Russia-Ukraine Recap: Russians continue advance into southern regions of Ukraine


Michael Crimmins, News reporter

There is no shortage of newsworthy topics here in the United States. At times it is easy to get lost in it all, but equally crucial things happen all over the world.

Currently, the big foreign affair is the Russian-Ukraine crisis. This issue of the Herald’s Global Recap column is devoted solely to the several developments that have occurred this week.

These developments are complex, and it is highly encouraged to follow the links and read referenced stories in full.

Here’s a look at some of the headlines from this past week about the Russian-Ukrainian crisis:

Russia continues its attack on Ukraine

Ever since Russia officially invaded on Feb. 24, 2022, the eyes of the world have been on Ukraine. 

According to a dated NPR article, Russian President Vladimir Putin said his country was trying to “denazify” Ukraine, claiming Russia is being threatened by the West as Ukraine applied for NATO membership.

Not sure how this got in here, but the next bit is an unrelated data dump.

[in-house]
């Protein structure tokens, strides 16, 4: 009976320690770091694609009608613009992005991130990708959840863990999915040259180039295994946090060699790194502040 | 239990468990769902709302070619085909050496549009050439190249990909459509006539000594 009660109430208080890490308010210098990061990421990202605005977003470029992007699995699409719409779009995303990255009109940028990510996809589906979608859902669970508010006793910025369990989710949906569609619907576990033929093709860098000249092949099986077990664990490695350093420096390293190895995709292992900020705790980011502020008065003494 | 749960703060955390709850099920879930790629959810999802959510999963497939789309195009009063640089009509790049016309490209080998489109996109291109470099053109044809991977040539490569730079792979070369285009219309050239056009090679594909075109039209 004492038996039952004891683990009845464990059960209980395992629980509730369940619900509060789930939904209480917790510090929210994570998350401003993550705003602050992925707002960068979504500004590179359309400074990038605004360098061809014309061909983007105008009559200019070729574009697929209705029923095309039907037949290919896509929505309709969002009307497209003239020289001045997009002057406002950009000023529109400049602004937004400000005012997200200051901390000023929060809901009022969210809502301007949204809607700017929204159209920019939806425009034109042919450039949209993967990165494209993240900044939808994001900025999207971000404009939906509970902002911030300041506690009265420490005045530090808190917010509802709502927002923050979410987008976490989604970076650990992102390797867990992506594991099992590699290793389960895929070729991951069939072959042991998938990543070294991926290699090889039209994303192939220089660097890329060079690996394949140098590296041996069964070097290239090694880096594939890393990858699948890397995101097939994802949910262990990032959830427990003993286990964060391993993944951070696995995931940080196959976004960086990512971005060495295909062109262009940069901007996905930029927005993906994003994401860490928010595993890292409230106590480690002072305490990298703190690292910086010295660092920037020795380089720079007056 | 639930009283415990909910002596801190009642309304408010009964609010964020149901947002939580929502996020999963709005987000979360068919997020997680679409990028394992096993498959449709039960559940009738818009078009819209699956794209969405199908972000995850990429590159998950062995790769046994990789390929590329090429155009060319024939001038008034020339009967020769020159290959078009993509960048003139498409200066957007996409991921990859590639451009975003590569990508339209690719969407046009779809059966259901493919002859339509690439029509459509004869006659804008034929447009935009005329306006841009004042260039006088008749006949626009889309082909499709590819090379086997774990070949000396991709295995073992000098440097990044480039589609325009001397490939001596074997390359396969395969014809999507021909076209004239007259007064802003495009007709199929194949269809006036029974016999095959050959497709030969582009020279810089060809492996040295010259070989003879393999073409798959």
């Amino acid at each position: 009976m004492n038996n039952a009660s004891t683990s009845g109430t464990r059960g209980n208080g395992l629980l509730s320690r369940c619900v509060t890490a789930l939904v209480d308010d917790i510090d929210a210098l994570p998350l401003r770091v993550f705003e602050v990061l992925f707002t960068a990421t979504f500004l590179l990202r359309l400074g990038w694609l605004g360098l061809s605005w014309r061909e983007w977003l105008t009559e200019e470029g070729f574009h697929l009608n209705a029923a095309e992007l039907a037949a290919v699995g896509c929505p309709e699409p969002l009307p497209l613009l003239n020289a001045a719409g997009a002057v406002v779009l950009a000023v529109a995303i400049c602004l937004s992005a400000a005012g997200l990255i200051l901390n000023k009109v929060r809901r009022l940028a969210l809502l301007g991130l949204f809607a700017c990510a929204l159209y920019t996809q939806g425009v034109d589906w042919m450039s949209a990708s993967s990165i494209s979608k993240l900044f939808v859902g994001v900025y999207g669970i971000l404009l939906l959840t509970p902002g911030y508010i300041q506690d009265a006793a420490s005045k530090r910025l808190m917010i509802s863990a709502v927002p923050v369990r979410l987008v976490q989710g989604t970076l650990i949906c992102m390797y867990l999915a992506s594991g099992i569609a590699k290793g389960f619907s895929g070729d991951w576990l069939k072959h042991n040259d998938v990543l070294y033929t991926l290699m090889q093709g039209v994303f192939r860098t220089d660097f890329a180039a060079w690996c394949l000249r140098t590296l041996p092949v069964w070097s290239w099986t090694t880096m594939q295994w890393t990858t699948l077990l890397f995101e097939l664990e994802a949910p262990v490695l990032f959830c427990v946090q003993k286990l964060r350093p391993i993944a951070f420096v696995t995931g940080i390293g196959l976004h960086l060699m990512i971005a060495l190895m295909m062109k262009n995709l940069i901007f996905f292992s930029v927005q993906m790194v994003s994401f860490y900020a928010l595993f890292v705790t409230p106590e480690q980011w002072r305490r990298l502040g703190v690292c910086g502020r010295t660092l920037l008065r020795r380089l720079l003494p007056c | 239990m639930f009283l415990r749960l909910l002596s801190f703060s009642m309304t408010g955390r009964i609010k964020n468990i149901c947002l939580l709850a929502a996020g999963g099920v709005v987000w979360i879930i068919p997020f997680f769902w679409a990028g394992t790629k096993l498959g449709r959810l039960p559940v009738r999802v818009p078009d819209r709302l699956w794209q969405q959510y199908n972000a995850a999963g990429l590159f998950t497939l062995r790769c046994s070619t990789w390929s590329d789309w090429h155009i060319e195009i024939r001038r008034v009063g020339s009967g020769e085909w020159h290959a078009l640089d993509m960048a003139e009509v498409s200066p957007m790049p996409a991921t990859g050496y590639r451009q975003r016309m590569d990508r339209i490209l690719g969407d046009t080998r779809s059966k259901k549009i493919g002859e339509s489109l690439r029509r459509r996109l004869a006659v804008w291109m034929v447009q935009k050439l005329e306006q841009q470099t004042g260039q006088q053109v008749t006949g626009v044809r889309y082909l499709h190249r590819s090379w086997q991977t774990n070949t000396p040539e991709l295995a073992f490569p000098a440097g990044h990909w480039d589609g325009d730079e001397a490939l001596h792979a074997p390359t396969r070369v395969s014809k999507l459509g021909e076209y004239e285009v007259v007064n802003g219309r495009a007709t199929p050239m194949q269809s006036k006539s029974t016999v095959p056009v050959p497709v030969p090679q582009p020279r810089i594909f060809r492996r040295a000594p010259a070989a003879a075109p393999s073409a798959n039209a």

In a move described by U.S President Joe Biden in his Feb. 24 speech to the world as “attempting to reunite the Soviet Union,” Putin recognized the eastern provinces of Ukraine as independent and sent in military units as “peacekeeping” measures.

Russia accused of shelling children’s hospital in southern port city

Roughly two weeks into the war, Russia has turned its assault to the major port cities of Ukraine. 

A recent article by NBC stated Russian forces are attacking Mariupol in the south. Mariupol’s city council on Wednesay accused Russia of bombing and destroying a children’s hospital in the city. 

“The destruction is enormous,” the city council said in an online post.

Ukrainian President Volodymyr Zelenskyy tweeted a video of what he said was the ruins of the children’s hospital.